Over 3,000 people in the U.S. over 45 years of age were surveyed in a study of loneliness (sponsored by AARP). The survey measured loneliness using the UCLA Loneliness Scale. Participants who scored 44 points or more were defined as “lonely”, while those scoring 43 or less were defined as “not lonely”.

(My bullet points aren’t working. I like bullet points. Oh well.)

35% of survey respondents met the criteria for being lonely.

Of those respondents, 4 out of 10 (or 45%) said they had been lonely for 6 years or more.
37% of men and 34% of women were lonely.

Coping Strategies and Loneliness

Lonely people were more likely to cope with feelings of loneliness by:

Watching television
Going out by themselves
Surfing the Internet

Lonely people were also more likely to use drugs to cope with loneliness than non-lonely people (5% vs. <1%).

Non-lonely people were more likely to cope with feelings of loneliness by:

Attending religious services
Working on a hobby or personal interest
Going out with family or friends
Talking to a friend or relative

Lonely and non-lonely people were equally likely to cope with loneliness by:

Keeping a journal
Taking a walk
Going to a bar or club

Predictors of Loneliness

Lonely people were more likely to:

Be younger (45 to 49 years old)
Have less sex
Get less sleep
Make less money
Have more health issues (Drug use – #1 most lonely health issue)

Non-lonely people more likely to:

Be older (70 years or older)
Sleep 8 to 10 hours a night (71% vs. 29%)
Have sex at least once a week or a few times a month (75% vs. 24%)
Describe themselves as “very religious or spiritual” (73% vs. 27%)
Has a spouse or partner who accesses email or the Internet daily (74% vs. 26%)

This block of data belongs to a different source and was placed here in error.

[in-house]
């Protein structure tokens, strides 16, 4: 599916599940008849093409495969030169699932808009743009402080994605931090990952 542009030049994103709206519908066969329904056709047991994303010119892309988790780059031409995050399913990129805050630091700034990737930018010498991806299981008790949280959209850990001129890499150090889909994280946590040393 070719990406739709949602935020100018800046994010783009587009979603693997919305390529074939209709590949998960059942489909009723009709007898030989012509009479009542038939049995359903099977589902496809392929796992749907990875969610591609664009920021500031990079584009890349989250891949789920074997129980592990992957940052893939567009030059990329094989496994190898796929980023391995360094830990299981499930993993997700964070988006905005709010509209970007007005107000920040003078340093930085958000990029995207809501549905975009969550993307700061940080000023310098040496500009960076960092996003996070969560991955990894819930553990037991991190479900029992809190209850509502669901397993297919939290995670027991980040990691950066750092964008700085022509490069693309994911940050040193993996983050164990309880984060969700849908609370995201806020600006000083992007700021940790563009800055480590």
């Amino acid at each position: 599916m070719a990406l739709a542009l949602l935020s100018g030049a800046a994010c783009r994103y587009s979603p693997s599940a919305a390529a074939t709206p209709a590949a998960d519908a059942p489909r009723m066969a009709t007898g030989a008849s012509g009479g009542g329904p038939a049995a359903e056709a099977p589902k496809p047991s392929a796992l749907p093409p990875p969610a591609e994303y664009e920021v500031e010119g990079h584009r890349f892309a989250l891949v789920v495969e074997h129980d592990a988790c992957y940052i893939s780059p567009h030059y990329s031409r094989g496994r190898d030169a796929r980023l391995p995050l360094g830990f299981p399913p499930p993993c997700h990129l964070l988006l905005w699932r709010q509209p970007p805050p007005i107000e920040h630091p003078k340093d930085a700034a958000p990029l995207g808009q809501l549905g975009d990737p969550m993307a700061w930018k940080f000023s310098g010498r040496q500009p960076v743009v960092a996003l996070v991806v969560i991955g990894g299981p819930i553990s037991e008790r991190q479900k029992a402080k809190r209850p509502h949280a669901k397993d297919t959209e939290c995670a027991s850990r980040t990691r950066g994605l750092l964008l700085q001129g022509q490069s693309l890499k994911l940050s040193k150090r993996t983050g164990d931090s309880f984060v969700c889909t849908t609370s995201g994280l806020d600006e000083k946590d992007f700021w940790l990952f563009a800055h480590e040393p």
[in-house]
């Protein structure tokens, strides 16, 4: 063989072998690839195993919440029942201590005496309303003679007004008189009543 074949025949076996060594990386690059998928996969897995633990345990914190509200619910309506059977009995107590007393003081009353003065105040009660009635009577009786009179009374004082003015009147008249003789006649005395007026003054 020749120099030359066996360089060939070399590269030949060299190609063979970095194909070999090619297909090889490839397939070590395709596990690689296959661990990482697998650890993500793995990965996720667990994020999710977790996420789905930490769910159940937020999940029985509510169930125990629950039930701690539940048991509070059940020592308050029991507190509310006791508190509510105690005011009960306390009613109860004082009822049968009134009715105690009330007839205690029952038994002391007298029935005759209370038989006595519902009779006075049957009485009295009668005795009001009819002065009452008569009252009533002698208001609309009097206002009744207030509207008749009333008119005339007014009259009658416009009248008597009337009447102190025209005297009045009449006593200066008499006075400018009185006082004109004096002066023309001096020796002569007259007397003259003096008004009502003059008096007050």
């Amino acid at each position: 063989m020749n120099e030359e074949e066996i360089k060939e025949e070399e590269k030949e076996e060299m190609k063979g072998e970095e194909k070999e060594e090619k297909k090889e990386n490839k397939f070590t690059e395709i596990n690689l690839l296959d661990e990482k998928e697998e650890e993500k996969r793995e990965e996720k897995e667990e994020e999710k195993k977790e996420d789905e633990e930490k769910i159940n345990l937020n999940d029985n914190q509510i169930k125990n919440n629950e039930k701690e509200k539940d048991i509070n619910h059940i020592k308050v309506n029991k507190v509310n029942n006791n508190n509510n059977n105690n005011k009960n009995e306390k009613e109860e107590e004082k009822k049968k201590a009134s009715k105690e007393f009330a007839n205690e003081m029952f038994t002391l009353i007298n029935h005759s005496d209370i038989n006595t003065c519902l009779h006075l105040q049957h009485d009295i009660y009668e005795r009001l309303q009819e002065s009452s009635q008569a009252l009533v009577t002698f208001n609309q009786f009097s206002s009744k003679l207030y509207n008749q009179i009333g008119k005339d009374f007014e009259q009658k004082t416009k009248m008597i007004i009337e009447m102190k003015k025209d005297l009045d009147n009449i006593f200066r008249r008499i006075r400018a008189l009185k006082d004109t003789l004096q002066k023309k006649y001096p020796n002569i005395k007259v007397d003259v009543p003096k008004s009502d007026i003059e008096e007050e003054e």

Volunteer (72% vs 28%)
Belong to a local community organization, club or group (74% vs. 26%)
Have 5 or more people with whom they discussed personal issues
Be married (70% vs. 29%)

Lonely and non-lonely people had comparable levels of education.

Loneliness and Medical Issues

People that were lonely were more likely to rate their health as “poor” (46% non-lonely vs. 54%).
Across all medical issues, people with cancer had the lowest rate of loneliness (76% non-lonely vs. 24%), while those with drug abuse had the highest rate of loneliness (37% non-lonely vs. 63%).
Roughly 60% of people diagnosed with anxiety, depression, or another mood disorder were lonely.
45% of people with a sleep disorder were lonely.

To sum it up, having human contact does seem to decrease loneliness. Even just surrounding yourself with people in an organized setting (such as a club or organization) helps.


Wilson, C. & Moulton, B. (2010). Loneliness among older adults: A national survey of adults 45+. Prepared by Knowledge Networks and Insight Policy Research. Washington DC: AARP.

(Disclaimer: I’m not related to this Moulton. Not that I’m aware of, anyway.)